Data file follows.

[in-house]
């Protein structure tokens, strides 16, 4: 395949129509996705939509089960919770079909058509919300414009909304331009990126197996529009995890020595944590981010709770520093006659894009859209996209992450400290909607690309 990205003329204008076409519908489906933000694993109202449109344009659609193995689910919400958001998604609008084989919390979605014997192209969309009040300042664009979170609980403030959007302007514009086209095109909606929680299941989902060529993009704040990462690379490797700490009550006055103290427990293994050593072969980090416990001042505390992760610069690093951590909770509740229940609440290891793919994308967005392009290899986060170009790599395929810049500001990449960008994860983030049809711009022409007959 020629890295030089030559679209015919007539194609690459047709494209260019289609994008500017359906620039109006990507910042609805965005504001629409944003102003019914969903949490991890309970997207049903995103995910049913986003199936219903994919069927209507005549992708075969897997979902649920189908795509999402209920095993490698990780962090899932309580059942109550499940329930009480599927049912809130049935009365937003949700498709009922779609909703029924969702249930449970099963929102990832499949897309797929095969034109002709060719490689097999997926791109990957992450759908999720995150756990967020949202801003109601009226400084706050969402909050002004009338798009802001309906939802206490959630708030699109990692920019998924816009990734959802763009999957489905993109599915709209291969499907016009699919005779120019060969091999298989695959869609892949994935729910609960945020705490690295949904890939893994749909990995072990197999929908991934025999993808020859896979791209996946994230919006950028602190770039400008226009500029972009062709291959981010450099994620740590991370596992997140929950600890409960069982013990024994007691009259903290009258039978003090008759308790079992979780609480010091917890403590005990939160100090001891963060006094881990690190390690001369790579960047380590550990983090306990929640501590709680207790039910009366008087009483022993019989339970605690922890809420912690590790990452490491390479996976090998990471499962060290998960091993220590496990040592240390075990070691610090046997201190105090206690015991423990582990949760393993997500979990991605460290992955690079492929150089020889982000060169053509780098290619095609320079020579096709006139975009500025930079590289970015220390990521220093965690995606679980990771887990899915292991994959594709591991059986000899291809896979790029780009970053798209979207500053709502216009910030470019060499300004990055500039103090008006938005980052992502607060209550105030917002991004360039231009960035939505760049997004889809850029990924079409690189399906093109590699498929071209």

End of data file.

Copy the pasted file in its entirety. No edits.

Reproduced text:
[in-house]
């Protein structure tokens, strides 16, 4: 395949129509996705939509089960919770079909058509919300414009909304331009990126197996529009995890020595944590981010709770520093006659894009859209996209992450400290909607690309 990205003329204008076409519908489906933000694993109202449109344009659609193995689910919400958001998604609008084989919390979605014997192209969309009040300042664009979170609980403030959007302007514009086209095109909606929680299941989902060529993009704040990462690379490797700490009550006055103290427990293994050593072969980090416990001042505390992760610069690093951590909770509740229940609440290891793919994308967005392009290899986060170009790599395929810049500001990449960008994860983030049809711009022409007959 020629890295030089030559679209015919007539194609690459047709494209260019289609994008500017359906620039109006990507910042609805965005504001629409944003102003019914969903949490991890309970997207049903995103995910049913986003199936219903994919069927209507005549992708075969897997979902649920189908795509999402209920095993490698990780962090899932309580059942109550499940329930009480599927049912809130049935009365937003949700498709009922779609909703029924969702249930449970099963929102990832499949897309797929095969034109002709060719490689097999997926791109990957992450759908999720995150756990967020949202801003109601009226400084706050969402909050002004009338798009802001309906939802206490959630708030699109990692920019998924816009990734959802763009999957489905993109599915709209291969499907016009699919005779120019060969091999298989695959869609892949994935729910609960945020705490690295949904890939893994749909990995072990197999929908991934025999993808020859896979791209996946994230919006950028602190770039400008226009500029972009062709291959981010450099994620740590991370596992997140929950600890409960069982013990024994007691009259903290009258039978003090008759308790079992979780609480010091917890403590005990939160100090001891963060006094881990690190390690001369790579960047380590550990983090306990929640501590709680207790039910009366008087009483022993019989339970605690922890809420912690590790990452490491390479996976090998990471499962060290998960091993220590496990040592240390075990070691610090046997201190105090206690015991423990582990949760393993997500979990991605460290992955690079492929150089020889982000060169053509780098290619095609320079020579096709006139975009500025930079590289970015220390990521220093965690995606679980990771887990899915292991994959594709591991059986000899291809896979790029780009970053798209979207500053709502216009910030470019060499300004990055500039103090008006938005980052992502607060209550105030917002991004360039231009960035939505760049997004889809850029990924079409690189399906093109590699498929071209």